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Good Question

Just for a change, I’m going to try to answer a reader question today. I’ll get back to helping you with your Social Anxiety gremlins next time, but one of my readers asked,

“I suffer from Social Anxiety and I’m worried I might be passing my anxiety on to my children. It that something that can happen?”

There’s not really a simple ‘catch-all’ answer. So, I’ll answer the question as best I can.

Social Anxiety is a condition, where studies have shown that it can be a factor in whether your child(ren) suffers.

In most studies though, it’s considered more of a predictor, than a cause. A 2011 studyParental and Peer Predictors of Social Anxiety in Youth, by Candice C. Festa and Golda S. Ginsburg, found that…

 

…results generally indicated that higher levels of parental anxiety, rejection, and overcontrol were related to higher levels of social anxiety. Higher levels of social support, acceptance, and validation were associated with lower levels social anxiety.

One bit of the study that stood out to me was that…

…Parental overcontrol (also referred to as overprotection) is a specific parenting behavior associated with elevated levels of social anxiety in youth.

Overprotection is something that many parents struggle with, and not just those that are Social Anxiety sufferers.

I’ve spoken to many parents over the years. Most of them say the same thing. Their child’s anxiety was caused by something the child suffered in their own life. eg:

  • •   a death in the family,
  • •   a bad experience when confronted by a spiteful child.
  • •   some traumatic event that they had no control over, etc.

Being anxious yourself needen’t be a problem?

Many of a Child’s ‘values’ and much of their belief system, comes form you. But you can mitigate against many things, by being supportive of the things they want to try and by letting them make their own mistakes (as long as there’s no chance of injury, etc.).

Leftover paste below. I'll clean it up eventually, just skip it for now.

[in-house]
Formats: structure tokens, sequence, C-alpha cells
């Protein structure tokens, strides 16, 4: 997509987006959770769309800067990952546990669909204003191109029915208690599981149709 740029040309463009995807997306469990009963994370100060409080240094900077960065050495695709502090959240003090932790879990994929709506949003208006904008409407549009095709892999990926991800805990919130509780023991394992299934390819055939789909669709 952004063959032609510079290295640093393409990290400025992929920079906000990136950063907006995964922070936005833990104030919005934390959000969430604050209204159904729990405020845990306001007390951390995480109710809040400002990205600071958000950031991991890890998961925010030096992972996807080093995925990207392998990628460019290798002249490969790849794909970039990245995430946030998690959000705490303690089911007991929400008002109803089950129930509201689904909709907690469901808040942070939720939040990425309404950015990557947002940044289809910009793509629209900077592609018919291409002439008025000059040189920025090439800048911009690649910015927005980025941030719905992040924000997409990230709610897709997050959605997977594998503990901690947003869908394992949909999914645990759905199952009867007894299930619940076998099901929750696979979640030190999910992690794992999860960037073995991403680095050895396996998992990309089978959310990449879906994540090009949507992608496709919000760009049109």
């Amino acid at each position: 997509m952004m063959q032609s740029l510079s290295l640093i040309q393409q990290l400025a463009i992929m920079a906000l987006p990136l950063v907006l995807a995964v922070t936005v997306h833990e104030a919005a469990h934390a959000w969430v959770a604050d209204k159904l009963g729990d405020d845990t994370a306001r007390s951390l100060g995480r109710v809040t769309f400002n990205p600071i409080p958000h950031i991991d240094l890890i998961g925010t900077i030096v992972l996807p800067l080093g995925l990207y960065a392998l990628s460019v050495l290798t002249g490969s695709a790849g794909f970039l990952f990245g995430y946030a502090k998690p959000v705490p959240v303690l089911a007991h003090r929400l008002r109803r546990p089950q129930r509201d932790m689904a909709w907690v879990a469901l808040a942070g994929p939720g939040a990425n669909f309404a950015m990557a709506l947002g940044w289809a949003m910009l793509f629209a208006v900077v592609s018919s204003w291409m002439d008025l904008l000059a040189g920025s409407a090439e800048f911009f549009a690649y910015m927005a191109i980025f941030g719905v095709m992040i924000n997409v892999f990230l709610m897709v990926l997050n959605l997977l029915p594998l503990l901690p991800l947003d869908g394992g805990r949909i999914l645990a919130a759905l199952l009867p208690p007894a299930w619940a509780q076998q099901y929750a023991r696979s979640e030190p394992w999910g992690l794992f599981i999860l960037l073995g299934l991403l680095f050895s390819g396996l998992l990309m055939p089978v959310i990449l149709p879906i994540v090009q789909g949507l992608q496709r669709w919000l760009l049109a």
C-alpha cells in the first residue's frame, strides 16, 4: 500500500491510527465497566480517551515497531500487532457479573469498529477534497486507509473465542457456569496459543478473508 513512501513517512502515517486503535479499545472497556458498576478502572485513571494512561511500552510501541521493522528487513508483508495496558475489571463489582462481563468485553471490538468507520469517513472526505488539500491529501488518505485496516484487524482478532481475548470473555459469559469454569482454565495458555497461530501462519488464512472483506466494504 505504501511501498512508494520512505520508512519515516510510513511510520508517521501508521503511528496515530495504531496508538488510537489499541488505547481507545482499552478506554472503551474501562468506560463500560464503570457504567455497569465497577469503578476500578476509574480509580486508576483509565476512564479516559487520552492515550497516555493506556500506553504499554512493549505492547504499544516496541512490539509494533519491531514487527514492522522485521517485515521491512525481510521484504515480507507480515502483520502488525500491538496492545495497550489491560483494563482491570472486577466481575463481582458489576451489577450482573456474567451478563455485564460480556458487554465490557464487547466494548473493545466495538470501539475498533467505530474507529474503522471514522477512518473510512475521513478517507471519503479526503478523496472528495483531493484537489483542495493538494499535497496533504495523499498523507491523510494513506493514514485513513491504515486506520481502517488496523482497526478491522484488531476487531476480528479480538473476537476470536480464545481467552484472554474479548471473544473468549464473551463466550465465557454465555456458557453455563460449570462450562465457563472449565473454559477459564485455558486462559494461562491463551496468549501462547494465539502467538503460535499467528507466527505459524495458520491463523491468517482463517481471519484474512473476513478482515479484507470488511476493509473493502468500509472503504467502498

There are also lots of ways you can reassure your child(ren):

  • •   Explain to them what social anxiety is, and how you deal with it.
  • •   You can teach them breathing tecniques, and explain they help reduce stress.
  • •   Let them see you dealing with stressful issues, and winning.
  • •   Be supportive of the things they do. Be their personal cheerleader!
  • •   Give them the freedom to try new things, even if those things scare you 🙂

So, to sum up

stay free imageThere are some parental factors that’re  associated with with higher levels of child social anxiety. For example,  parental anxiety, (generalized anxiety disorder or social phobia), parental rejection, such as parents being very critical of their child, or if the child ‘believes’ that a parent is being overprotective.

But, there are also many parental and peer factors associated with lower levels of child social anxiety. For example, perceived emotional support and if they believe they ‘fit in’. It’s also helpful if the child has an encouraging best friend who makes them happy.

If you’re the type of person who’s interested in the science behind the ‘Parent/Child’ discussion, I’ve listed some research you might be interested to read.

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